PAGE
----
There was only the Stadhouder‘s court.
Which would have liked very much to be a princely court like elsewhere in Europe; but constitutionally wasn’t.
Rembrandt got a commission from the princely court (princely, as the Stadhouders were also absolute monarchs in the tiny statelet of Orange in southern France).
But when his portrait of Princess Amalia von Solms turned out to be not flattering enough, his relationship to that court deteriorated.
However, if compared to Rubens, Rembrandt did paint many more portraits.
Not commissioned by princes or nobles, but by the newly emerged bourgeoisie. Dutch art historian Bert Biemans who studied the economic side of seventeenth-century Dutch art, estimates that a million paintings were painted then in the Netherlands. Many, compared to other countries then. As the Dutch bourgeoisie who might buy art bought comparatively more than mainly upper-class people in other countries.
That Rembrandt painted so many more portraits than Rubens may be a sign of a stronger bourgeoisie; and of stronger individualism in the northern low countries.
So may be the fact that Rubens did not paint any self-portrait, while Rembrandt painted many; though there are various theories on Rembrandt’s self-portraits.
As for scenes from daily life, and landscapes, lumped together here as relatively small categories for both painters: this may show Rubens, and especially Rembrandt, as painters, different from their contemporaries.
Both types of paintings were popular in the Dutch bourgeois art market, and many painters specialized in them.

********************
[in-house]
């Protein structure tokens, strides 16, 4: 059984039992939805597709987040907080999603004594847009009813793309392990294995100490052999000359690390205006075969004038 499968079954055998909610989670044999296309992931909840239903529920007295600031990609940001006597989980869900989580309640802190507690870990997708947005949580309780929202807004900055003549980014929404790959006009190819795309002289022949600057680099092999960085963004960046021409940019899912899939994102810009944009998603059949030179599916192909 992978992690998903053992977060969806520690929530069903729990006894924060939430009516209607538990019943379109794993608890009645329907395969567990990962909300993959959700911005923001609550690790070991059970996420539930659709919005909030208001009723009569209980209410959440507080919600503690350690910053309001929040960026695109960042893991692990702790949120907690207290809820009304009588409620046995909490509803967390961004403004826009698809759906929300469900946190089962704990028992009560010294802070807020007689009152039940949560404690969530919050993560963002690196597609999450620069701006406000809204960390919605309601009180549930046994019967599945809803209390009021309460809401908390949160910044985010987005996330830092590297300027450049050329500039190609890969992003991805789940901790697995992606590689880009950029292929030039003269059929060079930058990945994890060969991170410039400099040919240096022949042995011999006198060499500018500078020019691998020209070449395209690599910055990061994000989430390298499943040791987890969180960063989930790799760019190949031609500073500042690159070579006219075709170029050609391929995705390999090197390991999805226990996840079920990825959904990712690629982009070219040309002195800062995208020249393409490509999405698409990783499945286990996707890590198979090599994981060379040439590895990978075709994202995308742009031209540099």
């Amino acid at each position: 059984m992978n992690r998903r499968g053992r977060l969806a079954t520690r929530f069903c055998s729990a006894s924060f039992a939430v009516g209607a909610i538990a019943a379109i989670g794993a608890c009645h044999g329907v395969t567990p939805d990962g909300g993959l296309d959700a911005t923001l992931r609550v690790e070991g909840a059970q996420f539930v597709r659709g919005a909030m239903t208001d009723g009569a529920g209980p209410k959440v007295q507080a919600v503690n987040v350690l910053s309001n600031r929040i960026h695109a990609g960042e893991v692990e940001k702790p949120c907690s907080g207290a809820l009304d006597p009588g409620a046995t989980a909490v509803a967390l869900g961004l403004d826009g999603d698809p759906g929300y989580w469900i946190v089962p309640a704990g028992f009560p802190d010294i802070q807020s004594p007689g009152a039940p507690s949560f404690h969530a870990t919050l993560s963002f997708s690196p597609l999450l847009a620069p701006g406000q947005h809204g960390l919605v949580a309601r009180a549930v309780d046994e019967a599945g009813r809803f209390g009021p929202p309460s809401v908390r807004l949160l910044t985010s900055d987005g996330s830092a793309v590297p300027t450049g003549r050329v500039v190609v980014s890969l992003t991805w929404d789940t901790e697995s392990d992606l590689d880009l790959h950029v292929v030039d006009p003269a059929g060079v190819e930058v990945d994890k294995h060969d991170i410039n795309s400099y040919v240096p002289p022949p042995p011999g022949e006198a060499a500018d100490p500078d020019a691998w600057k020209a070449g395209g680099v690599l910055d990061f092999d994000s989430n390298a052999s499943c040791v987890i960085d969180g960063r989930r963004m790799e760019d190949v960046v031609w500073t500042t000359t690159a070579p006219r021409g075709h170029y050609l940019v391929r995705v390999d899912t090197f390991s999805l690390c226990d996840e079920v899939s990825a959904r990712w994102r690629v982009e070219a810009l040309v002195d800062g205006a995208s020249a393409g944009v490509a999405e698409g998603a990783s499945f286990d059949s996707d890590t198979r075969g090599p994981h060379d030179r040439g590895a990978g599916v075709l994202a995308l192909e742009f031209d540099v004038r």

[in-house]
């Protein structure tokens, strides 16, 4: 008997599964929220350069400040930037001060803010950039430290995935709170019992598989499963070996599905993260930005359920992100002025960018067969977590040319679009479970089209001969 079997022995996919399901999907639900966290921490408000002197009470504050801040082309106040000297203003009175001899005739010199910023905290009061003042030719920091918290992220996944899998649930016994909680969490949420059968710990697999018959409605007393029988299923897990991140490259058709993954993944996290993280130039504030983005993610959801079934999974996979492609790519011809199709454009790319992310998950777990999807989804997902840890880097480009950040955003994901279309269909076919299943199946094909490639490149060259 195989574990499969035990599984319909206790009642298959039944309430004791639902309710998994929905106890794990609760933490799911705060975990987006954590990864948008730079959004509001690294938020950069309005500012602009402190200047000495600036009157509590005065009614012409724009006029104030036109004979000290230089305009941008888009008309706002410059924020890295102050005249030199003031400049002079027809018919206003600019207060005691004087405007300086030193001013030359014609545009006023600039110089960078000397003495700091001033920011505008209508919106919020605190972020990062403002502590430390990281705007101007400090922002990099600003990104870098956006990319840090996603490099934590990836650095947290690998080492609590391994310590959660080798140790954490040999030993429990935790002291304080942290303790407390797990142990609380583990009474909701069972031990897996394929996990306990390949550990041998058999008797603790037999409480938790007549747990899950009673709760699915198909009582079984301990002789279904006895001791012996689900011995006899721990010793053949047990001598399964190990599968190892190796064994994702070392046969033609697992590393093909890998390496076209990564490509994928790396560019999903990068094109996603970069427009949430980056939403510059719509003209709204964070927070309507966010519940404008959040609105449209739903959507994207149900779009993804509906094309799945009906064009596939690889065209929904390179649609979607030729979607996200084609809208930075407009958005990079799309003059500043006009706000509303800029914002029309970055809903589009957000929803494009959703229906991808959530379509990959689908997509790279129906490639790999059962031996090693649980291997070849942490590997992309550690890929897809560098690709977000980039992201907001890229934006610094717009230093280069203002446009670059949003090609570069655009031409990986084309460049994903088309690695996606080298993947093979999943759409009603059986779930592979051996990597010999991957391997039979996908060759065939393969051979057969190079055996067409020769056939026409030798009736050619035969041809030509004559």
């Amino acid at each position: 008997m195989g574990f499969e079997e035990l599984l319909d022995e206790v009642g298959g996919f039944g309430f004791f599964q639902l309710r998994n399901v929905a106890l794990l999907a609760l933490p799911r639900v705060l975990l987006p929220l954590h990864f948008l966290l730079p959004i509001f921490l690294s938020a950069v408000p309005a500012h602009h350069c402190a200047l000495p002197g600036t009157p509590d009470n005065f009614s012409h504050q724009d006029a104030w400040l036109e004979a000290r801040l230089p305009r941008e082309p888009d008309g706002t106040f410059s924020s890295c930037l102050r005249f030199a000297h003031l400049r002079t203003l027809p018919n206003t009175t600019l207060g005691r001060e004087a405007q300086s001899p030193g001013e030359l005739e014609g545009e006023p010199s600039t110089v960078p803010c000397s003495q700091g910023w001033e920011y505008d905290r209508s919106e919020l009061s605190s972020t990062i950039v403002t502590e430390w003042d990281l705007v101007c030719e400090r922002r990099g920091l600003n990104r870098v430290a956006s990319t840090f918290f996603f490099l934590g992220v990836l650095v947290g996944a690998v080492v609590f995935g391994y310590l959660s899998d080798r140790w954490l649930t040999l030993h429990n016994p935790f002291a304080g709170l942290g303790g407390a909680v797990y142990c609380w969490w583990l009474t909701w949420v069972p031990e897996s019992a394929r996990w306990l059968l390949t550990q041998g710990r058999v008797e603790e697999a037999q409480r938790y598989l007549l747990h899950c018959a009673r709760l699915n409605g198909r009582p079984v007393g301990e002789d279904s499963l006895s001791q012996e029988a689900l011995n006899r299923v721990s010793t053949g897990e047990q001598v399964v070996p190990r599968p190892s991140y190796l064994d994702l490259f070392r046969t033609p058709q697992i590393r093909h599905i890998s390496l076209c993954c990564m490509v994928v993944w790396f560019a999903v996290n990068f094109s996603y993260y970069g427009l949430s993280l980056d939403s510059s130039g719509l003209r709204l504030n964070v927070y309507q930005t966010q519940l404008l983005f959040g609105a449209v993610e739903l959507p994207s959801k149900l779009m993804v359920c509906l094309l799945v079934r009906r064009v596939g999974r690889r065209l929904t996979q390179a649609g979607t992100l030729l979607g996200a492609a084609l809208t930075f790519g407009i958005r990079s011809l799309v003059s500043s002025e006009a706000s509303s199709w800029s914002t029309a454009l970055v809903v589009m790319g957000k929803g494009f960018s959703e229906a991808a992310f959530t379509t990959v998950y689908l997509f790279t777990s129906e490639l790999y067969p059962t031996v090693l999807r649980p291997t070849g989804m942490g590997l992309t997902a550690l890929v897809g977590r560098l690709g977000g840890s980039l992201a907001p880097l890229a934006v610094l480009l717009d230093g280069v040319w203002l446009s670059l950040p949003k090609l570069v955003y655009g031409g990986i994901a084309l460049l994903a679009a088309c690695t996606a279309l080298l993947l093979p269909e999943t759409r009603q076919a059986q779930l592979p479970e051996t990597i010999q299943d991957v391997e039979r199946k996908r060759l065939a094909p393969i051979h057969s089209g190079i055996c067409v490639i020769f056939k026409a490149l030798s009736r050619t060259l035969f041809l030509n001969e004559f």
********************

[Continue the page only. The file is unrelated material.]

Including, eg, Jan Steen in genre painting.
Landscape painting may have become popular, as the Dutch Republic was one of the most densely populated and, pre-machine, industrialized areas of Europe, creating a market for painted idyllic counterweights.
Some Dutch seventeenth-century landscape painters specialized in special types of landscapes, like frozen canals and rivers in winter.
Though Rembrandt was born close to the Rhine river, where, as we know from other painters, in many winters, usually more severe in the seventeenth century than now, many citizens of Leiden came for skating, he seems to not have liked winter and skating.
As of all his paintings, only one is a winter scene.
There are still some 1500 Rubens paintings left, vs. 300 by Rembrandt and 36 by Vermeer. That is because Rubens had a workshop where many pupils did much of the painting.
On Rembrandt, John Berger, and Hadjinicolau: here.
Rubens’ imposing art couldn’t dazzle Europe’s Reformation. The Royal Academy is hosting an exhibition on Peter Paul Rubens. His art celebrated wealth and power in the face of Reformation, argues Noel Halifax: here.
- Art Lovers Rejoice! New Goya and Rembrandt Databases Now Online (openculture.com)
- The Rijksmuseum Puts 125,000 Dutch Masterpieces Online, and Lets You Remix Its Art (openculture.com)
- Dutch antiquities museum on the Internet (dearkitty1.wordpress.com)
- The Transcendent Technique of Etching, from Rembrandt to Nanoscience (forbes.com)
- Rothko vandalism: why are the greatest works attacked? (guardian.co.uk)